DOE to accelerate hydrogen projects with $52.5M
The US Department of Energy (DOE) will grant $52.5 million to projects of next-generation clean hydrogen technologies.
Hydrogen is a clean fuel that produces electricity with water and heat as by-products when combined with oxygen in a fuel cell. It can be produced from a variety of resources, such as natural gas, nuclear power, biomass, and renewable power like solar and wind.
DOE said it will fund 31 projects. These projects will focus on bridging technical gaps in hydrogen production, storage, distribution, and utilisation technologies, including fuel cells.
The projects are to support DOE’s Hydrogen Energy Earthshot initiative that wants to reduce the cost and accelerate breakthroughs in the clean hydrogen sector.
The funding includes $36 million from the Department’s Office of Energy Efficiency and Renewable Energy (EERE) and $16.5 million from the Office of Fossil Energy and Carbon Management (FECM).
EERE-supported initiatives include 19 projects dealing with:
- Electrolysis, a process to produce hydrogen using electricity and water, with improved manufacturing methods and streamlined assembly to reduce cost.
- Clean hydrogen production, including biological and electrochemical approaches.
- Fuel cell subsystems and components that are more efficient, durable, and designed for heavy-duty applications.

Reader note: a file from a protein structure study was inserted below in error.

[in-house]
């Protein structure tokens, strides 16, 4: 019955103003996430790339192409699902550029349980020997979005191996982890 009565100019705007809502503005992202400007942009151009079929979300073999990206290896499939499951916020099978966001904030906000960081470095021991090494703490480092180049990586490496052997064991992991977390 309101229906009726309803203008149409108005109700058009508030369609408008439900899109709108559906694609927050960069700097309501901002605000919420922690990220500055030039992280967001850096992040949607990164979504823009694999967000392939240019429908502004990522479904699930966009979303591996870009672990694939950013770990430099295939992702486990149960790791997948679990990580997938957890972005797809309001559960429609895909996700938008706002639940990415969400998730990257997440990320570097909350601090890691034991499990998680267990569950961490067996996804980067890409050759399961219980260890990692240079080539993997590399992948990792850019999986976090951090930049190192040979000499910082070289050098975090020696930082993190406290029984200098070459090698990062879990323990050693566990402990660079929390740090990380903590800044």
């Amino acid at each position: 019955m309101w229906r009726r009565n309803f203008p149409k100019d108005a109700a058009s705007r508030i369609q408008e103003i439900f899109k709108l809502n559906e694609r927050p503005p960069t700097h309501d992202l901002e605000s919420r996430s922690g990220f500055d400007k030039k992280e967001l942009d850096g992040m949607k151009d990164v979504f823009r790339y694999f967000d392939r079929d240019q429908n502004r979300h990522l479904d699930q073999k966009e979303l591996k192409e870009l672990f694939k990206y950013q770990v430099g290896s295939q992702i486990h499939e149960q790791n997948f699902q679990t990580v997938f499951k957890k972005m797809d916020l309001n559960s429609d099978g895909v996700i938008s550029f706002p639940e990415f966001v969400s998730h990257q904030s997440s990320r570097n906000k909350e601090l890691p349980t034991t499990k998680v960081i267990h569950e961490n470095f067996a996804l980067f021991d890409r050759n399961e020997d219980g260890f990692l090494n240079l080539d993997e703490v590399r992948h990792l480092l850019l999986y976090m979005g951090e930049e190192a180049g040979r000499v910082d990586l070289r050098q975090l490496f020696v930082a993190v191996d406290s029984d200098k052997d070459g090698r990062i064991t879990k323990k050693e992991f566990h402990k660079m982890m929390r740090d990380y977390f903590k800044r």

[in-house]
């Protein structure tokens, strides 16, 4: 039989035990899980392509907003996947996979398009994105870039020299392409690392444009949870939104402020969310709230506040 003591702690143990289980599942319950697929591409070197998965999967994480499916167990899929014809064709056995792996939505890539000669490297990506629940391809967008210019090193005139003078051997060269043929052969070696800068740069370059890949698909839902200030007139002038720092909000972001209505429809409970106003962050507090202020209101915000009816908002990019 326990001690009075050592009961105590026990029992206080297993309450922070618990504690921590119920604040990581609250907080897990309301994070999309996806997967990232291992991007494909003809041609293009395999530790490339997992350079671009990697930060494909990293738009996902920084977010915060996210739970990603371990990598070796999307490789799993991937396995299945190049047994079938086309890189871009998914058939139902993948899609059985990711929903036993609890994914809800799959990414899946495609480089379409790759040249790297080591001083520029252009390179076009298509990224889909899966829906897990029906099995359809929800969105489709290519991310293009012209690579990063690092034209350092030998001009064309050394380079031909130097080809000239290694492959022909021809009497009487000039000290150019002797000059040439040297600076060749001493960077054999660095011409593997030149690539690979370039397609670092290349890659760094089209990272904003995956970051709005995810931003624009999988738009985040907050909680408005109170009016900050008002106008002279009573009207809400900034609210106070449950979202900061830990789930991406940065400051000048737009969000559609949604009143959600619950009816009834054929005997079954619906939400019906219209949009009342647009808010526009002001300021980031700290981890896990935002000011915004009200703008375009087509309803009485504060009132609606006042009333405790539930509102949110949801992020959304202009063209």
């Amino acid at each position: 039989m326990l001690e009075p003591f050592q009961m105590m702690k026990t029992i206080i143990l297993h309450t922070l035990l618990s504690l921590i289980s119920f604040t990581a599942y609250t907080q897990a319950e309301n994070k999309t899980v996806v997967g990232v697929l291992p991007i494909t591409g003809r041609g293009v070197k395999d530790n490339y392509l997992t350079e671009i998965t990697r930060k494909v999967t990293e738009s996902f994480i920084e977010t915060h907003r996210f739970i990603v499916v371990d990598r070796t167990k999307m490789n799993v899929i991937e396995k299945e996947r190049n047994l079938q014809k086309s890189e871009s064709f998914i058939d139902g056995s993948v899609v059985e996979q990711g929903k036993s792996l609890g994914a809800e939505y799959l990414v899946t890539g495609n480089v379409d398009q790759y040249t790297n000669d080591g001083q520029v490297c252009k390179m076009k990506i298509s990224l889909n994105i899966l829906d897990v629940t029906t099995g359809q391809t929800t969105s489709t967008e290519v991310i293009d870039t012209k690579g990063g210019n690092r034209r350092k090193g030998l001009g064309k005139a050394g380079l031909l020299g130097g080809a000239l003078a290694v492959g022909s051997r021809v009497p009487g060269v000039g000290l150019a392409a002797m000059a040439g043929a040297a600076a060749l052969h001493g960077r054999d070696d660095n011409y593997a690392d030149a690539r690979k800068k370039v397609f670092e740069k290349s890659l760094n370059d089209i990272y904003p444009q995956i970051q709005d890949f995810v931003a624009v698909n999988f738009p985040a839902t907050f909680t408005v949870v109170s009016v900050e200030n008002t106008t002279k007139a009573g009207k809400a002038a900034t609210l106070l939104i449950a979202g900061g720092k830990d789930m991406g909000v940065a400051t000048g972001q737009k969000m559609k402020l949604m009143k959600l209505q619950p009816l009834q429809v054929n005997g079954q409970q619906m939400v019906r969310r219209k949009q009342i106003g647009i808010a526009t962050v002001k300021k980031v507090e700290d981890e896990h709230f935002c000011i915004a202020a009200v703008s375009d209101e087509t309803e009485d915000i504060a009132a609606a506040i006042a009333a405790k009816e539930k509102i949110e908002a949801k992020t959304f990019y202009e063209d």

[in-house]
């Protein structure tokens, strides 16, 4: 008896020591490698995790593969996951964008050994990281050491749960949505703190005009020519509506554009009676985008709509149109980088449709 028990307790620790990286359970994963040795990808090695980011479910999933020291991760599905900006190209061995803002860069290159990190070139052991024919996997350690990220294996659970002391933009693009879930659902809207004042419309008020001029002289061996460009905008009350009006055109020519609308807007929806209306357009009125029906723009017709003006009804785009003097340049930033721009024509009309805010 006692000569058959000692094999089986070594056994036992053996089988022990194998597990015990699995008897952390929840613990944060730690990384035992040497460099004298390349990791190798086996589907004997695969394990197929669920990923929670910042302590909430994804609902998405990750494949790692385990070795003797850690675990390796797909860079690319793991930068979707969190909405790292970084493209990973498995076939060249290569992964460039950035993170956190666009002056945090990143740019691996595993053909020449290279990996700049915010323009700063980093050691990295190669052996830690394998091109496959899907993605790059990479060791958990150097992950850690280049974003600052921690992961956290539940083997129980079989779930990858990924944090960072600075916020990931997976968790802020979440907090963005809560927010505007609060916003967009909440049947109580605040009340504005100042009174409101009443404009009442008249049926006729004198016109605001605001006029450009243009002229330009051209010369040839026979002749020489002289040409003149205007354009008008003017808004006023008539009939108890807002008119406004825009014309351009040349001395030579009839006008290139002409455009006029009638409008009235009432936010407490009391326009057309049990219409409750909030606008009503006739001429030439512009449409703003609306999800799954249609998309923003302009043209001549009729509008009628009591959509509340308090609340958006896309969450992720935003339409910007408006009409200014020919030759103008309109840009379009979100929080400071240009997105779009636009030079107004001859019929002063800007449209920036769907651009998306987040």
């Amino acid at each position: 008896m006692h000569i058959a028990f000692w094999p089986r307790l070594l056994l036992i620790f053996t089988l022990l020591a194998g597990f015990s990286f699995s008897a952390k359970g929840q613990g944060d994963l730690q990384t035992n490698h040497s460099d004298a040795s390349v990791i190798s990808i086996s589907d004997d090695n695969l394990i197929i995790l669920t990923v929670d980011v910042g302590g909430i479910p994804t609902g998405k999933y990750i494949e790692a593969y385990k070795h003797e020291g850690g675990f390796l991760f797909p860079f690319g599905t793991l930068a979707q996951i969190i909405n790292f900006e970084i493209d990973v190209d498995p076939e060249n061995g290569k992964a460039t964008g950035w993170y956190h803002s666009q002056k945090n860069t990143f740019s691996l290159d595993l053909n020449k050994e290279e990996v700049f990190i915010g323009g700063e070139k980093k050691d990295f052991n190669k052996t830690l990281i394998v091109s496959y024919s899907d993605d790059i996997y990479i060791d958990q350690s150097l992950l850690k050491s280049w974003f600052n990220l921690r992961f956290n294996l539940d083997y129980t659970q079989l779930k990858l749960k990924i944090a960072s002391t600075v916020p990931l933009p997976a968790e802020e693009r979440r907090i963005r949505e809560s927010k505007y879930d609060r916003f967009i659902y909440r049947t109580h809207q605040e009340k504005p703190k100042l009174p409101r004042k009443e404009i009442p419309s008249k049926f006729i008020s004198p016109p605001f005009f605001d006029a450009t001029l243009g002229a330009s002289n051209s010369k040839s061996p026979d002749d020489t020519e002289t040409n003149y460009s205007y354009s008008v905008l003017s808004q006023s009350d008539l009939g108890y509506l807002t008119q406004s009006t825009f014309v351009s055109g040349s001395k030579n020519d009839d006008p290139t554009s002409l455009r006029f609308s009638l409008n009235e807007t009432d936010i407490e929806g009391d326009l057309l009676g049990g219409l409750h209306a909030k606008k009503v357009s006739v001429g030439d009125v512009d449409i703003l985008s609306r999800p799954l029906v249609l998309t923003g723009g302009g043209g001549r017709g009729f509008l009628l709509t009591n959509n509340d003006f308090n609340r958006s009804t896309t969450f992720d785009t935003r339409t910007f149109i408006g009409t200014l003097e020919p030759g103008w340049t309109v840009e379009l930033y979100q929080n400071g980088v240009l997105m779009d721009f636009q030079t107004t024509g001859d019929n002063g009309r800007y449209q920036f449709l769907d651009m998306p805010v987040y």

- Domestic hydrogen supply chain components and refueling technologies.
- Analyses to assess the cost and performance of fuel cell systems, hydrogen production pathways, and hydrogen storage technologies.
FECM-supported efforts include 12 projects on the following topics:
- Degradation mechanisms and pathways in high temperature reversible solid oxide cells (SOC) materials that help assess metrics about cost, performance, durability.
- Performance, reliability, and durability for hydrogen production using reversible solid oxide cells (R-SOC) systems.
- Cost reductions via improvements in materials, manufacturing, and microstructure improvements in R-SOC technologies for hydrogen production.
- Initial engineering design of a commercial-scale advanced carbon capture, utilization, and storage (CCUS) system from steam methane reforming plants.
- Initial engineering design of a commercial-scale advanced CCUS system from autothermal methane reforming plants.
- Development of a gas turbine combustion system for 100 percent hydrogen fired and mixtures of hydrogen and natural gas.
“Part of our path to a net-zero carbon future means investing in innovation to make clean energy sources like hydrogen more affordable and widely adopted so we can reach our goal of net-zero carbon emissions by 2050. These projects will put us one step closer to unlocking the scientific advancements needed to create a strong domestic supply chain and good-paying jobs in the emerging clean hydrogen industry,” said secretary of energy Jennifer M. Granholm.
“Next-generation hydrogen technologies, including fuel cells, will be critical to addressing the climate crisis and developing new industries here at home,” added U.S. representative Marcy Kaptur.
“Clean hydrogen is a flexible low-emissions fuel with countless applications across every sector of our economy. It will be vital to achieving clean energy targets, especially in some of the hardest-to-clean sectors of the American economy,” said U.S. representative Paul D. Tonko.
“We need to invest in clean energy technologies now to be a net-zero emissions country by 2050,” said U.S. representative Nikema Williams.